It’s safe to say Neal Pionk was taken aback by the trade that brought him to the Winnipeg Jets four days before the NHL draft last summer. It’s also safe to say he wasn’t the only one who was shocked by the turn of events.
Let’s start with Pionk. He was at his summer home in Minneapolis, kicking back after shooting the golf round of his life. He only started playing the game three years ago, so a score in the low 80s was something to celebrate. He was basking in the achievement when he looked at his cell phone and the call display was showing New York Rangers GM Jeff Gorton’s number. And he’s a smart kid. He knew Gorton hadn’t heard about the golf game and wasn’t calling to congratulate him and he also knew your GM doesn’t call you four days before the draft just to ask you how you’re doing.
“I texted the guys I was golfing with that day and said, ‘Listen, I can’t golf with you guys anymore,’ ” Pionk said. “I was literally laying on my bed and I hadn’t even gotten out of my golf clothes yet. When the GM’s name pops up, you know it’s something.”
If Pionk was surprised by the trade, that was nothing compared to the reaction it received in Winnipeg. ‘We traded Jacob Trouba for this guy?’ was pretty much the general sentiment there, sans the profanities. But Pionk has been a revelation. That he has played the best hockey of his career is undeniable. After the trade was made, the Jets signed Pionk to a two-year deal with an annual cap hit of $3 million and the Rangers signed Trouba to a seven-year deal worth $8 million annually. Not only is Pionk outscoring Trouba by six points going into tonight’s game against the Toronto Maple Leafs, the Jets defender has already surpassed his personal career high in points and has been a good defensive presence.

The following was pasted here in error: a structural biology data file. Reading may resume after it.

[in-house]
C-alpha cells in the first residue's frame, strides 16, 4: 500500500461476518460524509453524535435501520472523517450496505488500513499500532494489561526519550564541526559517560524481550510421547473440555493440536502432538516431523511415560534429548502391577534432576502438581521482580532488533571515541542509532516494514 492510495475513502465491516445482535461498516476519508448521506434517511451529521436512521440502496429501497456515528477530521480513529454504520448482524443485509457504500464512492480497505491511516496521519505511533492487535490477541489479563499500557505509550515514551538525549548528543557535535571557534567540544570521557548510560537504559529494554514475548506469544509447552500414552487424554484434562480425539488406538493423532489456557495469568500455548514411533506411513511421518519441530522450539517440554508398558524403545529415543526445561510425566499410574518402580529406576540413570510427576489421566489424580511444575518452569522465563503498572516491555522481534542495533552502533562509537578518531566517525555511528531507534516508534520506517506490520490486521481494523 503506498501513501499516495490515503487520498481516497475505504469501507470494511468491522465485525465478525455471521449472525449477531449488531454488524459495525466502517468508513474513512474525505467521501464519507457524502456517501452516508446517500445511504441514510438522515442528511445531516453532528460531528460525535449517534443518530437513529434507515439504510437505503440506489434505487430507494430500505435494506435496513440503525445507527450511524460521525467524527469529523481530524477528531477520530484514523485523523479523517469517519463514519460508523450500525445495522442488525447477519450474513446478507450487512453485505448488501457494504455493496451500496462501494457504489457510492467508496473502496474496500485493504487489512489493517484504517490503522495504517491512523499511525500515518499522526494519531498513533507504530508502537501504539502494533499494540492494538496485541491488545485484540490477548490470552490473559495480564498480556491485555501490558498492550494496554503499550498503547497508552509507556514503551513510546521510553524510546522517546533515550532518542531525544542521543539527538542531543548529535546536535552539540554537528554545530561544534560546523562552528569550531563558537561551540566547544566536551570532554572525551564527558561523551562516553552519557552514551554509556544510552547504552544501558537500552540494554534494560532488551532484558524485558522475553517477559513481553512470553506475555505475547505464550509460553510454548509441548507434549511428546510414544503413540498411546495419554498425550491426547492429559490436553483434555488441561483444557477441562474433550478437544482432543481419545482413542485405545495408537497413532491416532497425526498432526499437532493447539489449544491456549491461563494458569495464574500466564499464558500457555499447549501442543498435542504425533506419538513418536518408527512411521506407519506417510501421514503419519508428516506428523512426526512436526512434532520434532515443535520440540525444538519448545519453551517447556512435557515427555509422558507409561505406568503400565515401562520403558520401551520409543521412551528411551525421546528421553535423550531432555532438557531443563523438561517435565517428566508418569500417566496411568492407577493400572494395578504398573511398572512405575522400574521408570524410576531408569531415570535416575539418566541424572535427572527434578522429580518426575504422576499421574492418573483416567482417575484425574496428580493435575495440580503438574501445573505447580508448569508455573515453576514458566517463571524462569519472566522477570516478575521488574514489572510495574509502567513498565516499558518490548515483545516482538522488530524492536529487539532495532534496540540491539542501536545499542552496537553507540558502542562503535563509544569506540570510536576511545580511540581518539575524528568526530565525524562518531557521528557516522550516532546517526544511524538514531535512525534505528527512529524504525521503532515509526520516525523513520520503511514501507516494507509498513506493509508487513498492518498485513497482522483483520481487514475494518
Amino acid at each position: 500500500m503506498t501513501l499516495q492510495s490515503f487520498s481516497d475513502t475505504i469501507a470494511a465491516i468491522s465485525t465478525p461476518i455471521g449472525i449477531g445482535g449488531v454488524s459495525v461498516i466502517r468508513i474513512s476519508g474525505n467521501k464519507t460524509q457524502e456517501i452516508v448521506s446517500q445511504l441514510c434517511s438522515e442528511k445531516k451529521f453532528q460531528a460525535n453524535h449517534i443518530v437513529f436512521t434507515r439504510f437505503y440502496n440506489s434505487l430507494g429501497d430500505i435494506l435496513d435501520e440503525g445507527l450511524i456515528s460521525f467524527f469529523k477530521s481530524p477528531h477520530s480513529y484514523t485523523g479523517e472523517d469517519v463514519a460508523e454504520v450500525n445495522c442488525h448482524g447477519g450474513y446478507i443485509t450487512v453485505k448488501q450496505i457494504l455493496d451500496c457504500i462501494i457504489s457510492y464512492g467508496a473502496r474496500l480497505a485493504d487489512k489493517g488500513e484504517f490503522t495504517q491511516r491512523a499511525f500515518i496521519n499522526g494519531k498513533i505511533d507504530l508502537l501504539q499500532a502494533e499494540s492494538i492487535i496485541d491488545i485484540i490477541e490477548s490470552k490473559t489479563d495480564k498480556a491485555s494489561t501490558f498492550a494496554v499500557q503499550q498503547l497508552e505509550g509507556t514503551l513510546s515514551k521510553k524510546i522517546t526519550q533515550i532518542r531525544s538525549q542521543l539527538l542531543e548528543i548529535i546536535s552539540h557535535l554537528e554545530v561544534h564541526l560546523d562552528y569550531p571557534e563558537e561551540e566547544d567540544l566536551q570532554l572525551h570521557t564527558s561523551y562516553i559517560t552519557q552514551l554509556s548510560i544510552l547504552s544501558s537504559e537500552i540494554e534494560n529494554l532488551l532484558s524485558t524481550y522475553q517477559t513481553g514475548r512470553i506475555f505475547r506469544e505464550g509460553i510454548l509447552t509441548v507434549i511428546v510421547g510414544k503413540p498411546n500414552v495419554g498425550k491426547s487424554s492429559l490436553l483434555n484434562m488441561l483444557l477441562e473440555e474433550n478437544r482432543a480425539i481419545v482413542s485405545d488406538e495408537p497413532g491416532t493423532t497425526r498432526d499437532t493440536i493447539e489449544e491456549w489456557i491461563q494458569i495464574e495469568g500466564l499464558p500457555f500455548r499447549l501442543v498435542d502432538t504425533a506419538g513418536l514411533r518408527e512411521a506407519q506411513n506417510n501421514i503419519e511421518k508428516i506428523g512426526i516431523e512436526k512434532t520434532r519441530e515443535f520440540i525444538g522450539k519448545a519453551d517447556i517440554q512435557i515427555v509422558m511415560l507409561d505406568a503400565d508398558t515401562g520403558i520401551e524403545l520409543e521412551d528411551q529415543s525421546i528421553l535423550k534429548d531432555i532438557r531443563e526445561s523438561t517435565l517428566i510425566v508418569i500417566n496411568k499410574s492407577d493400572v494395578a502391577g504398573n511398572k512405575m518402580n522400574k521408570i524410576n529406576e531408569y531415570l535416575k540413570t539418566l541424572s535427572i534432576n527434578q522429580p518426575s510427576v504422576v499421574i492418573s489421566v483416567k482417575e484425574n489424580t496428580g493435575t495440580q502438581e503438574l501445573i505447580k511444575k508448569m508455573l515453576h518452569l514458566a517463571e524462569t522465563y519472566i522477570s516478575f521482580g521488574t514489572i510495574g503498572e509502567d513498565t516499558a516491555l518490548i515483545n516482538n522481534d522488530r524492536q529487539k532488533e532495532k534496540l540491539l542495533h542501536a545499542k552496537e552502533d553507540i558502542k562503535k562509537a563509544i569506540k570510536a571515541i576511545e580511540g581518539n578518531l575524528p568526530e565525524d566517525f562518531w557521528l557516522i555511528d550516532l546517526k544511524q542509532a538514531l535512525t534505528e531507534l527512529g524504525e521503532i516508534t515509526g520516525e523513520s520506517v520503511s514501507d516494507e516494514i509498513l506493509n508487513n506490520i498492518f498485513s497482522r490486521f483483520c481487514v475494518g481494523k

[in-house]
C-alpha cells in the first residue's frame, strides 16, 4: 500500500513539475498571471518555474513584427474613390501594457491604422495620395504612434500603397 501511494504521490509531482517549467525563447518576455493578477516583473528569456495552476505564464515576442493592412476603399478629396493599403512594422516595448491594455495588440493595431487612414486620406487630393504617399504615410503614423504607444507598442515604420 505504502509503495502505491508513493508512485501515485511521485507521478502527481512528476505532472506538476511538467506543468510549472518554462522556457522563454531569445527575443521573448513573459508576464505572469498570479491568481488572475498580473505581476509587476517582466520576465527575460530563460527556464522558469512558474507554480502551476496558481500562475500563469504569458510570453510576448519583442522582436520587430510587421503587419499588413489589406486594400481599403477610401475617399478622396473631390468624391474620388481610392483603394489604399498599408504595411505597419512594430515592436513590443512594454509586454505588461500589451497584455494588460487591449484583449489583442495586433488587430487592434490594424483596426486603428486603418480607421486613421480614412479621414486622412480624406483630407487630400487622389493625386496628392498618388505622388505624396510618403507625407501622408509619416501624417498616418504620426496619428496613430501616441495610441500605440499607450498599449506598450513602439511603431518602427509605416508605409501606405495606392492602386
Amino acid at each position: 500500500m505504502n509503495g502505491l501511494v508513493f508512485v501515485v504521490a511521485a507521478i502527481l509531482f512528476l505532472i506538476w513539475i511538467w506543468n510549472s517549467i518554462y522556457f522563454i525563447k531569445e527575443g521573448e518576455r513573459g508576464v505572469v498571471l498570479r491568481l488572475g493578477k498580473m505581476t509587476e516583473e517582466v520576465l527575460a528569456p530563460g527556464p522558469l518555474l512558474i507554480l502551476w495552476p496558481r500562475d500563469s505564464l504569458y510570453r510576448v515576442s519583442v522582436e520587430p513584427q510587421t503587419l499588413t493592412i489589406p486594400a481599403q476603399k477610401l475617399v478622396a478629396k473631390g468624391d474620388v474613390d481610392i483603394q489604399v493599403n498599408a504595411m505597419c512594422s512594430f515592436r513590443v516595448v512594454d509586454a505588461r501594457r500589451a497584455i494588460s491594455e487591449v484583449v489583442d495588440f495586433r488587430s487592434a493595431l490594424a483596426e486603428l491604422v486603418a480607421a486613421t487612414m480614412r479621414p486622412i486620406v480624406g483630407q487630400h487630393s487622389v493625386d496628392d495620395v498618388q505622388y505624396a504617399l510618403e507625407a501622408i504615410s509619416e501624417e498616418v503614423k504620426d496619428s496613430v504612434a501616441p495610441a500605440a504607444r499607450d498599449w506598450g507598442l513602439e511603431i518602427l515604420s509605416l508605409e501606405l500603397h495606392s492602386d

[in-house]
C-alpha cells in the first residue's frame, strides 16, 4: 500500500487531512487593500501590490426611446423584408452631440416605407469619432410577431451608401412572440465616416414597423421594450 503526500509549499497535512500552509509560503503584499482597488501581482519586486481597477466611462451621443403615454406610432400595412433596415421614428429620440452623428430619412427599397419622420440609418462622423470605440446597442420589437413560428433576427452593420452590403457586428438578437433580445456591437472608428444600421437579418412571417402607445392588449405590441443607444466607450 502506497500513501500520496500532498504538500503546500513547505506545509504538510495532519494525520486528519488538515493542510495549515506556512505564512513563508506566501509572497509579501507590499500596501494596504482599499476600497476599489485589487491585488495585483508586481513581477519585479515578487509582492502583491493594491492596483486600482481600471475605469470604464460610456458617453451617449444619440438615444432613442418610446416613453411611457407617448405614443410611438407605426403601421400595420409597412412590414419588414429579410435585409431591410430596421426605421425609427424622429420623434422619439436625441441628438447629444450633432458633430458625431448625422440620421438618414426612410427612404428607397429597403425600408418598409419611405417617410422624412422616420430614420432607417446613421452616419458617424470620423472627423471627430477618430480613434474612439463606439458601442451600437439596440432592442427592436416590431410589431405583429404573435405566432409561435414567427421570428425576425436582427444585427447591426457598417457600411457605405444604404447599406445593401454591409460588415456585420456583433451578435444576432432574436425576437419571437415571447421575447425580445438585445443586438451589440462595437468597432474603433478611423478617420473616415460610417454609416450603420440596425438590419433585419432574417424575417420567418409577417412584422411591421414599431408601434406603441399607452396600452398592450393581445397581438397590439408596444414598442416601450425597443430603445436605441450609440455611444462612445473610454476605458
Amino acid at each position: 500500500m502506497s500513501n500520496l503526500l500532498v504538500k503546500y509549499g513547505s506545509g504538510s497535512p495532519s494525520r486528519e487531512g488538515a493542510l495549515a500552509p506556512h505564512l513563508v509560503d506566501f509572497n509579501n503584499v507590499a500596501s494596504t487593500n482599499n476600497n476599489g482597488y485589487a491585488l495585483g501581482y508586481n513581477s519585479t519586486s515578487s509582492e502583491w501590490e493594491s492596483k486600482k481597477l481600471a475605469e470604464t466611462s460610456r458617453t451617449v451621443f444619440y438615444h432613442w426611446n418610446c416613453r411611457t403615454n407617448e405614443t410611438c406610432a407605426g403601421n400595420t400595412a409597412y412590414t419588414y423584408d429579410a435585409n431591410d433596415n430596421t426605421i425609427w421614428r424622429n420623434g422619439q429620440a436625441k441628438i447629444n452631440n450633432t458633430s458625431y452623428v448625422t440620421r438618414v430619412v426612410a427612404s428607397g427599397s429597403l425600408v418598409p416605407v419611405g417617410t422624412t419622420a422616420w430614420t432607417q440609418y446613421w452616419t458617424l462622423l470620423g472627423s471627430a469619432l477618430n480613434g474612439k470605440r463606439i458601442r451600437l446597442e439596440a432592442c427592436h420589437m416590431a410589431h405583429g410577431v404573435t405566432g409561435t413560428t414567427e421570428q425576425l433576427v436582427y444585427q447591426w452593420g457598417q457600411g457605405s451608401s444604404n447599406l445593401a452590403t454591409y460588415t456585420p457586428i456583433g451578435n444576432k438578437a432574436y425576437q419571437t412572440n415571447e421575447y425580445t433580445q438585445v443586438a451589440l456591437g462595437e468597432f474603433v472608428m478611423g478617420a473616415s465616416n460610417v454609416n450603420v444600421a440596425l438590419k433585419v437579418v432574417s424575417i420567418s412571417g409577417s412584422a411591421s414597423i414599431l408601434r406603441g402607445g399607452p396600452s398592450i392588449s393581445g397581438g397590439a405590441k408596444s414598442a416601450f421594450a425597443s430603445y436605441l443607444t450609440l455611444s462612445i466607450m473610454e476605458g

Pionk was even a revelation to Jets coach Paul Maurice. In fact, the seeds were planted for the deal last season when the Jets visited the Rangers in December 2018 and Pionk was in the Rangers’ starting lineup. “They had played in Montreal the night before and we were waiting for them,” Maurice said. “I start Kyle Connor, Mark Scheifele and Blake Wheeler and (Rangers coach David Quinn) starts (Marc) Staal and some kid named Pionk. I was thinking, ‘This is going to be really good for us’ and we were down 3-0 after two. You’re walking off the bench saying, ‘Who the hell is Neal Pionk and why is he shutting down our No. 1 line?’ ”
The deal, in a crazy way, has actually turned out to be great for both teams. Included in the deal was a first-round pick, which turned out to be 20th overall and netted the Jets Ville Heinola, a gold medal winner at the 2019 World Junior Championship who made the Jets out of training camp as an 18-year-old defenseman. That pick, ironically, had originally belonged to the Jets before they gave it up in a deal for Kevin Hayes at the trade deadline last season that also included Brendan Lemieux going to New York. Not a bad return for the Jets in a deal they were forced to make.
With all the injuries, chief among them being Dustin Byfuglien’s self-elected and surreptitious ankle surgery, Pionk has averaged more than 23 minutes of ice time per game and played 25-plus minutes in seven games this season. “We saw him as a version of Josh Morrissey,” Maurice said. “He gets to the walls pretty heavily when he needs to. Because of the situation we’re in with our defensemen this year, and with Byfuglien’s absence, he got pushed into (ice time) numbers that are great for him. He’s a really fit guy and he’s capable of handling it, so it gave him the opportunity to be as good as he is. We are exceptionally pleased with how it has worked out for us.”
Nobody in hockey-mad Winnipeg is wondering who Neal Pionk is anymore. The blueline in Winnipeg has sometimes been a dog’s breakfast this season – and played like it on occasion in its own end – with two players picked up on waiver claims and a sense that things are sometimes being held together with twine and wires. But one of the constants has been the play of Pionk, who acknowledges he came to his new team with somewhat of a chip on his shoulder.
“As far as those comments, I think I’ve done a pretty good job, but I still have work to do,” Pionk said. “I don’t look at it as filling (Trouba’s) shoes. The way I look at it is just playing my game. I can’t do too much more. If I do too much more, I won’t be who I am and I’ll be doing things that are uncharacteristic of myself. My thing is just to be who I am.”
And if the early returns are any indication, the Jets and their fans are thrilled with Neal Pionk being who he is and doing what he does.